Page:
Here’s an article pulled from the archives. It’s sad to say, but what I wrote in 2002 is still right on target – if not more so – today.
“At this moment, America’s greatest economic need is higher ethical standards, enforced by strict laws and upheld by responsible business leaders,” (President) Bush said in a speech delivered to the Association for Better New York. “In the end, there is no capitalism without conscience, no wealth without character.” (July 9, 2002)
Who ever thought the Golden Rule would come back to bite so many?
Who ever thought we’d need legislation to enforce its theme? Who ever thought a lack of ethics could rock the global economy? Not only have the greedy actions of a select few business “leaders” destroyed companies and driven down the financial markets, but they’ve also caused tens of thousands of innocent, hard-working people to lose their jobs; lose retirement fund security; and lose confidence in the economy, in businesses, and in their futures. According to the September 16, 2002 edition of the Atlanta Business Chronicle, a recent survey of nearly 13,000 employees by Watson Wyatt found that worker trust and confidence in senior management has fallen over the past two years and, unless reversed, presents a major threat to future corporate competitiveness.
According to Linda Trevino a professor at Penn State’s Smeal College of Business Administration, “research shows that employees take their ethical cues from their companies’ leaders”. Not surprising, many organizations are planning to install “Ethics Officers” to monitor the ethical behaviors of not only senior staff, but also of all employees in an attempt to curb this downward spiral in confidence and financial security.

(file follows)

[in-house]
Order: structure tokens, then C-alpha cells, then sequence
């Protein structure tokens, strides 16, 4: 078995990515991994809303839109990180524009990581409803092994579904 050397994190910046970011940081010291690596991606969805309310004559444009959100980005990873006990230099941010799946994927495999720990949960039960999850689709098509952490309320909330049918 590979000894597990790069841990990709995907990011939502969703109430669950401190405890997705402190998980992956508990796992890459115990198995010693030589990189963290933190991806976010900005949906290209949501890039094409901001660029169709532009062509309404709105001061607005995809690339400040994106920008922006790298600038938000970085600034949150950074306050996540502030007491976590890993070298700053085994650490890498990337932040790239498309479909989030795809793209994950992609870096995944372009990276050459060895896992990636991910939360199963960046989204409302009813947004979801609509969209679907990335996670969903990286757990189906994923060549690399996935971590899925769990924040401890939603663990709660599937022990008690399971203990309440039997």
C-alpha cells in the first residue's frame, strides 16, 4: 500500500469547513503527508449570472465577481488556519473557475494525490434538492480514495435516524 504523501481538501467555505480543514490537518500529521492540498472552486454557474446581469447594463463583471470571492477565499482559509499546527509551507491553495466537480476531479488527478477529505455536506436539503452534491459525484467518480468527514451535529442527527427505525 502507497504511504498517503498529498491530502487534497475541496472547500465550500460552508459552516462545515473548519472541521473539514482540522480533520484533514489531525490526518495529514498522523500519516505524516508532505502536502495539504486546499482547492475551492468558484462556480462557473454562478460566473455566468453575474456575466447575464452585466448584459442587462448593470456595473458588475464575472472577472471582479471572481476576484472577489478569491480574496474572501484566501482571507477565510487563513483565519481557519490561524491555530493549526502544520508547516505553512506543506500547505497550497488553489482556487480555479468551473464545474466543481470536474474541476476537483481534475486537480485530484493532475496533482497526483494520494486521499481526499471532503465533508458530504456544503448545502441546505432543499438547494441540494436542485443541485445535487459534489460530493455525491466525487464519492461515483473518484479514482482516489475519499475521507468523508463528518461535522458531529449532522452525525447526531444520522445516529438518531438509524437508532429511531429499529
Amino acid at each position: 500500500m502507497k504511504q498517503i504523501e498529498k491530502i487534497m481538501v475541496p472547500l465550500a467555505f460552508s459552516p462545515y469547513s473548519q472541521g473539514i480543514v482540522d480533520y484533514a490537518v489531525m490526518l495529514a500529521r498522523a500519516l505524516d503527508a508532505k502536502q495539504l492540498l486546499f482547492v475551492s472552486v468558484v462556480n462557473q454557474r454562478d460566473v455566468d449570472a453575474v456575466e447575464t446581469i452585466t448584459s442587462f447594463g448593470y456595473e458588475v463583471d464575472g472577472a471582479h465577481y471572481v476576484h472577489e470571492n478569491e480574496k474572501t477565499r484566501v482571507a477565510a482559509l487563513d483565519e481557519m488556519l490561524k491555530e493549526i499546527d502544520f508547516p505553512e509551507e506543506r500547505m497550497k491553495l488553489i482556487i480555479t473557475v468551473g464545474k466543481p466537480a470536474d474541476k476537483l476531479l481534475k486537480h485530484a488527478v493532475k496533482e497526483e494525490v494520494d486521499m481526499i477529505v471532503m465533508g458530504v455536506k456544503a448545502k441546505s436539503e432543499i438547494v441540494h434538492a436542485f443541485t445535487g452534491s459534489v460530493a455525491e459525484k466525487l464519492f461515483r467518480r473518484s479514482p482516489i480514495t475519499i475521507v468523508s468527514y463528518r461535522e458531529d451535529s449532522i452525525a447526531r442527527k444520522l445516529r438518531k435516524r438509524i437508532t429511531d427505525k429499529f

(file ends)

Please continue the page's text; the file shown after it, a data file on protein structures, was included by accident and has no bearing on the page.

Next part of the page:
Really, it all comes back to the basics.
As a leader, you are by default a role model. Whether you like it or not, that responsibility comes with the title. As a leader, it is imperative that you do your job and work for your organization’s success. However, you also must personally exhibit day in and day out, the types of behaviors and attitudes you expect of your employees. Your employees follow your lead – or they follow what you allow. If you exhibit true excitement about your customers, products, and organization – your employees see it, feel it, and can be infused up with that same excitement. If you exhibit greed or deceit – your employees see it too, and they may be overcome with disdain for those behaviors. Worse yet, if they see greed, they may mimic those same behaviors. If they distance themselves from their jobs or the organization – or worse, mimic unethical behaviors - your poor behaviors are now being duplicated throughout your organization. So don't be surprised when you see productivity numbers drop, employee turnover costs jump, and customer dissatisfaction skyrocket. They're following your lead. They're following your version of the Golden Rule. Copyright MMII Liz Weber, CMC, CSP - Weber Business Services, LLC.